India, Japan oppose ‘unilateral change of status quo’ in region by using force

Prime ministers discuss bilateral, regional issues, says Japanese Foreign Ministry

TOKYO (AA) – India and Japan announced they would oppose the “unilateral change of the status quo by using force” in the region, Japan’s Foreign Ministry said Saturday.

Japanese Prime Minister Fumio Kishida talked via telephone with Indian Prime Minister Narendra Modi and discussed bilateral and regional developments, according to a statement by the ministry.

The two counterparts stressed the importance of the Quad alliance with the US and Australia.

Kishida, who called North Korea’s missile tests a threat to peace and security, asked for India’s support for Japanese citizens detained by North Korea, during the 25-minute talk.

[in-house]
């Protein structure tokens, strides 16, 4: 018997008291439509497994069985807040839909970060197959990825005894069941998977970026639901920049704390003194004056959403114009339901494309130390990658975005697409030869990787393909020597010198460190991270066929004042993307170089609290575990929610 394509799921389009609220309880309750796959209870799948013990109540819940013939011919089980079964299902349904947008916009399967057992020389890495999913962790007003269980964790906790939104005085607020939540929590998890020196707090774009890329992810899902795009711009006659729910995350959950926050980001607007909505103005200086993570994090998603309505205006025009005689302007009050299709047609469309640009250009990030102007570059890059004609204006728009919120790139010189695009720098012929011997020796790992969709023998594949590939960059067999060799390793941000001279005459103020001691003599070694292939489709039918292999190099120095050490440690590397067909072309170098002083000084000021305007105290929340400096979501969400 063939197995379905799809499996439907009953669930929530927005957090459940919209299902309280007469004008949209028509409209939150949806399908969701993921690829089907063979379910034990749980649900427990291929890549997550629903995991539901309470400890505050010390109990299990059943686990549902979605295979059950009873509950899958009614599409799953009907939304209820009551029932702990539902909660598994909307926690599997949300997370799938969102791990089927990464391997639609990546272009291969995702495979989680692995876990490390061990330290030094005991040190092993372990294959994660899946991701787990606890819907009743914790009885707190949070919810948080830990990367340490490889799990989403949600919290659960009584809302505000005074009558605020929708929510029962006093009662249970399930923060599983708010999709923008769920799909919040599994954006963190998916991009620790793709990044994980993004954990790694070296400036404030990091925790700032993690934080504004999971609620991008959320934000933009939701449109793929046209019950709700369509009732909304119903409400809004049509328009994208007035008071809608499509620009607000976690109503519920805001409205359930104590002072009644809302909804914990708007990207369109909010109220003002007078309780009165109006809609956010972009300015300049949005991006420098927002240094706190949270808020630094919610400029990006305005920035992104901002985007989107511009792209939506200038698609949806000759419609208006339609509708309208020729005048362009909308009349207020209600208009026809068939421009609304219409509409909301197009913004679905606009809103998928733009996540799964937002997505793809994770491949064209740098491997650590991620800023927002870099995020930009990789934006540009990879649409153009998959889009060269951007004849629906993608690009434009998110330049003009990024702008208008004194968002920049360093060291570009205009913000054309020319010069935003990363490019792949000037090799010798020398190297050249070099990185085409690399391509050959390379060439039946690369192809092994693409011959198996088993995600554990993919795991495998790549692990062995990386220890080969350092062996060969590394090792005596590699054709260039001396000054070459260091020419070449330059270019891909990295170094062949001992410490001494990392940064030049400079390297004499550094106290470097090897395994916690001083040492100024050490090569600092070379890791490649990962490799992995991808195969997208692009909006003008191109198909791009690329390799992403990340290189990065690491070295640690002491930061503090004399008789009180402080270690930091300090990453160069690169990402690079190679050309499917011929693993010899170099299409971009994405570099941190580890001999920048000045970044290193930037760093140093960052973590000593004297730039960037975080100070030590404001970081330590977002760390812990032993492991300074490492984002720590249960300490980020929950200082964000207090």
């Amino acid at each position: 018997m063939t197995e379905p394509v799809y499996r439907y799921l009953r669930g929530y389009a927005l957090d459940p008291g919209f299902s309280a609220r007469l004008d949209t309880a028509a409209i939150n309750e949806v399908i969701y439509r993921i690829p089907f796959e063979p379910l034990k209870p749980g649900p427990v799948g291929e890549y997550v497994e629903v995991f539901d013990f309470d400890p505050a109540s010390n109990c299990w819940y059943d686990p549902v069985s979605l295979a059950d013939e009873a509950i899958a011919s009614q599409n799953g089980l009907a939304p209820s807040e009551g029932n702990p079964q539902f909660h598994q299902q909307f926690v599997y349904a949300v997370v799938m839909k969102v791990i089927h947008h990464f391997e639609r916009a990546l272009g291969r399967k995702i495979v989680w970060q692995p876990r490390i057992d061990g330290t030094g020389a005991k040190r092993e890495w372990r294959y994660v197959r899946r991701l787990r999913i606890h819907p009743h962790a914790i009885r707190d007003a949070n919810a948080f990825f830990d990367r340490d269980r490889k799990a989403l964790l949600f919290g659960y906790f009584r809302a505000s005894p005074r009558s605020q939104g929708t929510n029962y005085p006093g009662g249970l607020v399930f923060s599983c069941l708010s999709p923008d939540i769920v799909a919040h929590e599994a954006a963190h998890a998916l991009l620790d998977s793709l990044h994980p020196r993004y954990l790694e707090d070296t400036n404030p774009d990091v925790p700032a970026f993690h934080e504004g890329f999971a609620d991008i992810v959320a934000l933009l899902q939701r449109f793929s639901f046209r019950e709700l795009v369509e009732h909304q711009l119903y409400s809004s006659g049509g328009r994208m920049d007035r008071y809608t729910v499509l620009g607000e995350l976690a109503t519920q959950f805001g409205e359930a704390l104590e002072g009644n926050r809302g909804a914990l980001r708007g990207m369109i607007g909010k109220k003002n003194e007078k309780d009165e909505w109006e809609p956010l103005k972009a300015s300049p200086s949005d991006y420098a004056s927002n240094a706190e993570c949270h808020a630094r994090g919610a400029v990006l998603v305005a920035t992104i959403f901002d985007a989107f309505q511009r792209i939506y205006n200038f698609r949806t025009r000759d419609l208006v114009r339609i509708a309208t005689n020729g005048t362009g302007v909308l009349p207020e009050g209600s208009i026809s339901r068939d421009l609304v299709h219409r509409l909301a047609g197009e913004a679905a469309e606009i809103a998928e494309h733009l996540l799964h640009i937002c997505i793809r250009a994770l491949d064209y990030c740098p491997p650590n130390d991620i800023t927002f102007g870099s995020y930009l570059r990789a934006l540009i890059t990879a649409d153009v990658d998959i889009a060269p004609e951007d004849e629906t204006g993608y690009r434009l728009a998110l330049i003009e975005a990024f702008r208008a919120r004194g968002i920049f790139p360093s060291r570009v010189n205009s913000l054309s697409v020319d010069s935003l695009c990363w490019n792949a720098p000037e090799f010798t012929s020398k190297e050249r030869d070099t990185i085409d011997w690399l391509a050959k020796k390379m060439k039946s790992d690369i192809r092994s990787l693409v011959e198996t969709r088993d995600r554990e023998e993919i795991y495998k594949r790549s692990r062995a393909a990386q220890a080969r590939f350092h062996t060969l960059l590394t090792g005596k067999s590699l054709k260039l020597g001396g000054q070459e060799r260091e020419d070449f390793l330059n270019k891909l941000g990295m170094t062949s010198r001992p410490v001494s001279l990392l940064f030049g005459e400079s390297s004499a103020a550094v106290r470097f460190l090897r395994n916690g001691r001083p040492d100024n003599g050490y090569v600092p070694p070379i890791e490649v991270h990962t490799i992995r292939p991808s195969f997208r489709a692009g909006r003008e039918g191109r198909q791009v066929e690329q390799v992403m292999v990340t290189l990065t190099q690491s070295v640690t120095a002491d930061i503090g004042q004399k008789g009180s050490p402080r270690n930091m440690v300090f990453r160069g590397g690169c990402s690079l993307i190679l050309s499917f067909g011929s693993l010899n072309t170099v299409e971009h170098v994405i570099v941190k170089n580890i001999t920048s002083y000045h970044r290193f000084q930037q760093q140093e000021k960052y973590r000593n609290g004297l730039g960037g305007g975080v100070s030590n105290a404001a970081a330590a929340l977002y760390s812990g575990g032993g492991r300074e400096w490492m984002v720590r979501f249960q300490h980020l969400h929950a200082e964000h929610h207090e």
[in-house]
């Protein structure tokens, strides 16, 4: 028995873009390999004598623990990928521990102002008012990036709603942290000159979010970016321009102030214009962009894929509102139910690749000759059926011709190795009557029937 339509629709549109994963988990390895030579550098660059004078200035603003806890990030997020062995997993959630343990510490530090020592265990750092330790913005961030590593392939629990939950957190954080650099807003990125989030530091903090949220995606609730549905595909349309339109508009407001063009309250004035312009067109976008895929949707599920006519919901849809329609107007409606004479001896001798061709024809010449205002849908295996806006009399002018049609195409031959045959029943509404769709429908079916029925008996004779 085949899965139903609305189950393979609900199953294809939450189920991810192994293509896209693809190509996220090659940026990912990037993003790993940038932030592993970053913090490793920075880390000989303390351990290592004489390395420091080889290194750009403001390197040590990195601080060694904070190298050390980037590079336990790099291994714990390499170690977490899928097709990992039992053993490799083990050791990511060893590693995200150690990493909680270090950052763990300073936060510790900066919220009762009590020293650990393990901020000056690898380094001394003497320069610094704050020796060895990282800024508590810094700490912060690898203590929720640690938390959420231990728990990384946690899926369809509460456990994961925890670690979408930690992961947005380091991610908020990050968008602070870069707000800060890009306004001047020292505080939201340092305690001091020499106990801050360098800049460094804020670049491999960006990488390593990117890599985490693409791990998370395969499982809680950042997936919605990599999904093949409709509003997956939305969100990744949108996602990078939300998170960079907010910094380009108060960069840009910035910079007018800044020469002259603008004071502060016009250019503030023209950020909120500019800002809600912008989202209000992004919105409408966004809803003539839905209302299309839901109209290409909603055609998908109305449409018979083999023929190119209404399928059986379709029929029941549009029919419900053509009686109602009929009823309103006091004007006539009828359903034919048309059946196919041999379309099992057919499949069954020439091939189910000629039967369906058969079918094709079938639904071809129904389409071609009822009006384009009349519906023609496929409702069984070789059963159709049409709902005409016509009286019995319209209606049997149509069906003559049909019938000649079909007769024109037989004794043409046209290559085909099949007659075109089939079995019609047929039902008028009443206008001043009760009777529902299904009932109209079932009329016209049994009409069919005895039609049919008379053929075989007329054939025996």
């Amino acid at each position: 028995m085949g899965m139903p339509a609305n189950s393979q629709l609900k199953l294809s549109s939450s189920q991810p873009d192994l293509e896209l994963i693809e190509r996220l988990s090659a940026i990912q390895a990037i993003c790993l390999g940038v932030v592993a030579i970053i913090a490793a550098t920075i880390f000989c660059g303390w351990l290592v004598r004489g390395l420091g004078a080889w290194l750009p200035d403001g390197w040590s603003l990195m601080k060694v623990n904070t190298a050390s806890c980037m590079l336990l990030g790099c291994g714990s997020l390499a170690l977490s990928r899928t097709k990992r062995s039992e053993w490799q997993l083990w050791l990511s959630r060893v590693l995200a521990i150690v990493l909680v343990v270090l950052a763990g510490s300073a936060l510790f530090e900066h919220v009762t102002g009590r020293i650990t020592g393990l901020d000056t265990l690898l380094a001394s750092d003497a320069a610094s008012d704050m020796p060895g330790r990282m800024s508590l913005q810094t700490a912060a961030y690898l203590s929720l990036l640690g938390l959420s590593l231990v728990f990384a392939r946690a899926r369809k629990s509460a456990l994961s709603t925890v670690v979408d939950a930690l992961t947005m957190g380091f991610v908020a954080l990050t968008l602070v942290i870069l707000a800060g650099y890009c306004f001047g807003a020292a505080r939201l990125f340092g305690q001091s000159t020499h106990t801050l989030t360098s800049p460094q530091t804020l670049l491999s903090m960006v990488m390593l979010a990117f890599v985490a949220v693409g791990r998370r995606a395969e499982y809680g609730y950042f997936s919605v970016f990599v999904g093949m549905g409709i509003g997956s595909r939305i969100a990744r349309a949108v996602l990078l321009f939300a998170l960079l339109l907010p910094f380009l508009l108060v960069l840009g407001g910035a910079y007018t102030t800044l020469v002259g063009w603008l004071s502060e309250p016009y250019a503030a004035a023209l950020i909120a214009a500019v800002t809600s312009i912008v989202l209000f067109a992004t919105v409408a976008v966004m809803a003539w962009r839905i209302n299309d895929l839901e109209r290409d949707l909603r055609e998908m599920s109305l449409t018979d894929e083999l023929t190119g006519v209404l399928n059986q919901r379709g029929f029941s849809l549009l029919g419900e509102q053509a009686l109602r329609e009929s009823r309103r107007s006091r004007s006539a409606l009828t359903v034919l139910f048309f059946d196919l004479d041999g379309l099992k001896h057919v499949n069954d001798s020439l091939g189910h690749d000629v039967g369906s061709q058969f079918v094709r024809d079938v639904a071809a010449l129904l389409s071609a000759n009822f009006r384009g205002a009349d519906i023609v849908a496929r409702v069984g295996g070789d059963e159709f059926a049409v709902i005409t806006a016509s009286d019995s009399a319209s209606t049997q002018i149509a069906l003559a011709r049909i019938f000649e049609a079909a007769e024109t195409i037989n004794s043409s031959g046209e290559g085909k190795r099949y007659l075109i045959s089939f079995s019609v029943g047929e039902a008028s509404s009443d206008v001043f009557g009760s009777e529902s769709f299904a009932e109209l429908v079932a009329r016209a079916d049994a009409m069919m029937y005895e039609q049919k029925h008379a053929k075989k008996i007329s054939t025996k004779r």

The two leaders agreed on “raising relations to a new level of special strategic and global partnership” and planned for Kishida to visit India at an appropriate time.

Noting the importance of the 70th anniversary of the establishment of diplomatic relations between the two countries next year, the two sides reached a consensus on cooperation in many areas, including personnel exchange and national security.


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